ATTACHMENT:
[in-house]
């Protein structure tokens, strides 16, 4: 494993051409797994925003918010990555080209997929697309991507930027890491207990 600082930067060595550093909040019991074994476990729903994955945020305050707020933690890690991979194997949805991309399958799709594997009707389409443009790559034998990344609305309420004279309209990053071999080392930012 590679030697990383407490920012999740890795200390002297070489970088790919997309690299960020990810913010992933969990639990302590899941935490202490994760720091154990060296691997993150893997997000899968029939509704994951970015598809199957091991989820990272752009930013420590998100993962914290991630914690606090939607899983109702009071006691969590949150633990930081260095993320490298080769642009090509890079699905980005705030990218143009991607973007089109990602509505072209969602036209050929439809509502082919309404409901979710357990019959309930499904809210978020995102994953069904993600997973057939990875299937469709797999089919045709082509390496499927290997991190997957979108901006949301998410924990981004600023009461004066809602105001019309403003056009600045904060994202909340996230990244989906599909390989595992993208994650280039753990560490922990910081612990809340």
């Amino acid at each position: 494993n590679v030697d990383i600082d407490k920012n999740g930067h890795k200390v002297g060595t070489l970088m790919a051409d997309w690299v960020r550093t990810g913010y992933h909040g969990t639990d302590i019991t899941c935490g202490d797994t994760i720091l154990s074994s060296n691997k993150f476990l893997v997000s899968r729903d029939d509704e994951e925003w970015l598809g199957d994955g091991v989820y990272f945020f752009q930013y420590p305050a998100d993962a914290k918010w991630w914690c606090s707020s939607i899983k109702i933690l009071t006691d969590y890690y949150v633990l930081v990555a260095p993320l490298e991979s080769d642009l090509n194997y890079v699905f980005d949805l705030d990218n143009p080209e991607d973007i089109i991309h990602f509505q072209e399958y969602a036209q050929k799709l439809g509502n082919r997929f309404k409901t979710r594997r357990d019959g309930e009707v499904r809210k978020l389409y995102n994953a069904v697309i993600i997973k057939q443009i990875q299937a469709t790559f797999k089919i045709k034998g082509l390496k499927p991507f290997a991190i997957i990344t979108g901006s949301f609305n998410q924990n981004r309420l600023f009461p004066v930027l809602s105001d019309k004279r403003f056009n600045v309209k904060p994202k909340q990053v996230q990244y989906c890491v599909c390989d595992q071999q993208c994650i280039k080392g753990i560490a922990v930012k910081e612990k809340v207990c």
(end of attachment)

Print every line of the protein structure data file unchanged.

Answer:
[in-house]
């Protein structure tokens, strides 16, 4: 494993051409797994925003918010990555080209997929697309991507930027890491207990 600082930067060595550093909040019991074994476990729903994955945020305050707020933690890690991979194997949805991309399958799709594997009707389409443009790559034998990344609305309420004279309209990053071999080392930012 590679030697990383407490920012999740890795200390002297070489970088790919997309690299960020990810913010992933969990639990302590899941935490202490994760720091154990060296691997993150893997997000899968029939509704994951970015598809199957091991989820990272752009930013420590998100993962914290991630914690606090939607899983109702009071006691969590949150633990930081260095993320490298080769642009090509890079699905980005705030990218143009991607973007089109990602509505072209969602036209050929439809509502082919309404409901979710357990019959309930499904809210978020995102994953069904993600997973057939990875299937469709797999089919045709082509390496499927290997991190997957979108901006949301998410924990981004600023009461004066809602105001019309403003056009600045904060994202909340996230990244989906599909390989595992993208994650280039753990560490922990910081612990809340």
């Amino acid at each position: 494993n590679v030697d990383i600082d407490k920012n999740g930067h890795k200390v002297g060595t070489l970088m790919a051409d997309w690299v960020r550093t990810g913010y992933h909040g969990t639990d302590i019991t899941c935490g202490d797994t994760i720091l154990s074994s060296n691997k993150f476990l893997v997000s899968r729903d029939d509704e994951e925003w970015l598809g199957d994955g091991v989820y990272f945020f752009q930013y420590p305050a998100d993962a914290k918010w991630w914690c606090s707020s939607i899983k109702i933690l009071t006691d969590y890690y949150v633990l930081v990555a260095p993320l490298e991979s080769d642009l090509n194997y890079v699905f980005d949805l705030d990218n143009p080209e991607d973007i089109i991309h990602f509505q072209e399958y969602a036209q050929k799709l439809g509502n082919r997929f309404k409901t979710r594997r357990d019959g309930e009707v499904r809210k978020l389409y995102n994953a069904v697309i993600i997973k057939q443009i990875q299937a469709t790559f797999k089919i045709k034998g082509l390496k499927p991507f290997a991190i997957i990344t979108g901006s949301f609305n998410q924990n981004r309420l600023f009461p004066v930027l809602s105001d019309k004279r403003f056009n600045v309209k904060p994202k909340q990053v996230q990244y989906c890491v599909c390989d595992q071999q993208c994650i280039k080392g753990i560490a922990v930012k910081e612990k809340v207990c």